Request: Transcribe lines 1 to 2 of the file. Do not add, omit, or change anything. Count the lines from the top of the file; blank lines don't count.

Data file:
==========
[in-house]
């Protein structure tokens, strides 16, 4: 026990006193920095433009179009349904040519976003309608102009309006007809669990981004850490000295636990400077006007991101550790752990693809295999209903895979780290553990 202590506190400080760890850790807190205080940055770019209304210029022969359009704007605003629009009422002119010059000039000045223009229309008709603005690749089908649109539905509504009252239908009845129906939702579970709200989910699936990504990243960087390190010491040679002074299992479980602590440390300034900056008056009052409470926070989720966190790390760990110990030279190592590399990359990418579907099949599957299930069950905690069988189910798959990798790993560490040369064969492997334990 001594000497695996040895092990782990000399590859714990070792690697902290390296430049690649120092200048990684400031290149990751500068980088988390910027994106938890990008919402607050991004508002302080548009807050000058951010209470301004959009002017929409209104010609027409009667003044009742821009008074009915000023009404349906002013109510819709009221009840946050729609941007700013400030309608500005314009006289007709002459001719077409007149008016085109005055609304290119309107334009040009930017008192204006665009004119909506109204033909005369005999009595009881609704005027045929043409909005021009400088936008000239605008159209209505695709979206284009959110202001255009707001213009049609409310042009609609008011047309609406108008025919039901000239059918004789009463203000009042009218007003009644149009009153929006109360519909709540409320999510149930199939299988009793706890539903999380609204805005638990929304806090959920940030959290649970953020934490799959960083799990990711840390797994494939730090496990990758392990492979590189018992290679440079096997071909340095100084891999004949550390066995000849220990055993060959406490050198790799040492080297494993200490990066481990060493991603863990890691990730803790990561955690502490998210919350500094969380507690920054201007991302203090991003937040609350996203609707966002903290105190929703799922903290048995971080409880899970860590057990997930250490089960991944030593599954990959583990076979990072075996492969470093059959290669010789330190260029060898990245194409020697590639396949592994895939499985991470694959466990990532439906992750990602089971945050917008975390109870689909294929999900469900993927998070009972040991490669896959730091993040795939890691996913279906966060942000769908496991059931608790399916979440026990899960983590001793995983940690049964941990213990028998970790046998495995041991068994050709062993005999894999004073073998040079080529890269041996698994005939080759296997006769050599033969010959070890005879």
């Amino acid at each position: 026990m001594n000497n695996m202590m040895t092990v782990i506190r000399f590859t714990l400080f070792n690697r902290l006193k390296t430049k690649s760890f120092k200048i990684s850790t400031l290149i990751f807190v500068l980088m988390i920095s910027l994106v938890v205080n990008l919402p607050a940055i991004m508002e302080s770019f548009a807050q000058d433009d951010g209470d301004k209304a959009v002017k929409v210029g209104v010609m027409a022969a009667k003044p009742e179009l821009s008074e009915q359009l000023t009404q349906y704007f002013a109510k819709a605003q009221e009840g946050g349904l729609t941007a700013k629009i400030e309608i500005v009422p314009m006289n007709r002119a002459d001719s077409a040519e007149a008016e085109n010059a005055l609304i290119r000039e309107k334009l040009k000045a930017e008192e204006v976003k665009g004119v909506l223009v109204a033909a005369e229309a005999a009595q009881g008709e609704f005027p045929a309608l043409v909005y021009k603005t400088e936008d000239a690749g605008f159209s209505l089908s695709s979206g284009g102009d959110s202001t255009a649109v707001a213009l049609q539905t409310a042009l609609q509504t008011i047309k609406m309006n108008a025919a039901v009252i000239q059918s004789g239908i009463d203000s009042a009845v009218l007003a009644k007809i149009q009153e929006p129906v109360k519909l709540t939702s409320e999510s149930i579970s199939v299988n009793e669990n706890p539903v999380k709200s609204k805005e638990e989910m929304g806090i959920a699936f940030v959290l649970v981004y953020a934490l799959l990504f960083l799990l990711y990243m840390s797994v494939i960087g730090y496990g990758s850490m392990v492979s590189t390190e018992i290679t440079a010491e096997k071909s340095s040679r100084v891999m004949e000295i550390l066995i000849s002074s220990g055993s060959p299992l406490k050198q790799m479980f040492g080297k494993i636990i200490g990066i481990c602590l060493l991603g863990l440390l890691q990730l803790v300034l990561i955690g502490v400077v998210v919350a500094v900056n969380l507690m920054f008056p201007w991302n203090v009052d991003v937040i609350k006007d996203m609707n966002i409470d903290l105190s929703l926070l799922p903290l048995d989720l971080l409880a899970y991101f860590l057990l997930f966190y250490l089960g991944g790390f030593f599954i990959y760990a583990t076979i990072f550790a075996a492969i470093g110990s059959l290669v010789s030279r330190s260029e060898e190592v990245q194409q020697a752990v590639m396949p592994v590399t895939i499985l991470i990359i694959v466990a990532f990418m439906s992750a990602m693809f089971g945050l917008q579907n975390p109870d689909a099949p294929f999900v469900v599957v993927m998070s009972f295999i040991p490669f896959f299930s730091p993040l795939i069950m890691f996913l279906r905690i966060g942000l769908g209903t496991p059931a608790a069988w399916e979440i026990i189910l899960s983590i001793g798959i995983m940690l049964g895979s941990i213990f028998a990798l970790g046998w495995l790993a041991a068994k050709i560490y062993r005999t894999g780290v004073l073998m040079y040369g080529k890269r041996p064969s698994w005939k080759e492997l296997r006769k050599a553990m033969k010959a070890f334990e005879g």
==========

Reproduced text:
[in-house]
């Protein structure tokens, strides 16, 4: 026990006193920095433009179009349904040519976003309608102009309006007809669990981004850490000295636990400077006007991101550790752990693809295999209903895979780290553990 202590506190400080760890850790807190205080940055770019209304210029022969359009704007605003629009009422002119010059000039000045223009229309008709603005690749089908649109539905509504009252239908009845129906939702579970709200989910699936990504990243960087390190010491040679002074299992479980602590440390300034900056008056009052409470926070989720966190790390760990110990030279190592590399990359990418579907099949599957299930069950905690069988189910798959990798790993560490040369064969492997334990 001594000497695996040895092990782990000399590859714990070792690697902290390296430049690649120092200048990684400031290149990751500068980088988390910027994106938890990008919402607050991004508002302080548009807050000058951010209470301004959009002017929409209104010609027409009667003044009742821009008074009915000023009404349906002013109510819709009221009840946050729609941007700013400030309608500005314009006289007709002459001719077409007149008016085109005055609304290119309107334009040009930017008192204006665009004119909506109204033909005369005999009595009881609704005027045929043409909005021009400088936008000239605008159209209505695709979206284009959110202001255009707001213009049609409310042009609609008011047309609406108008025919039901000239059918004789009463203000009042009218007003009644149009009153929006109360519909709540409320999510149930199939299988009793706890539903999380609204805005638990929304806090959920940030959290649970953020934490799959960083799990990711840390797994494939730090496990990758392990492979590189018992290679440079096997071909340095100084891999004949550390066995000849220990055993060959406490050198790799040492080297494993200490990066481990060493991603863990890691990730803790990561955690502490998210919350500094969380507690920054201007991302203090991003937040609350996203609707966002903290105190929703799922903290048995971080409880899970860590057990997930250490089960991944030593599954990959583990076979990072075996492969470093059959290669010789330190260029060898990245194409020697590639396949592994895939499985991470694959466990990532439906992750990602089971945050917008975390109870689909294929999900469900993927998070009972040991490669896959730091993040795939890691996913279906966060942000769908496991059931608790399916979440026990899960983590001793995983940690049964941990213990028998970790046998495995041991068994050709062993005999894999004073073998040079080529890269041996698994005939080759296997006769050599033969010959070890005879």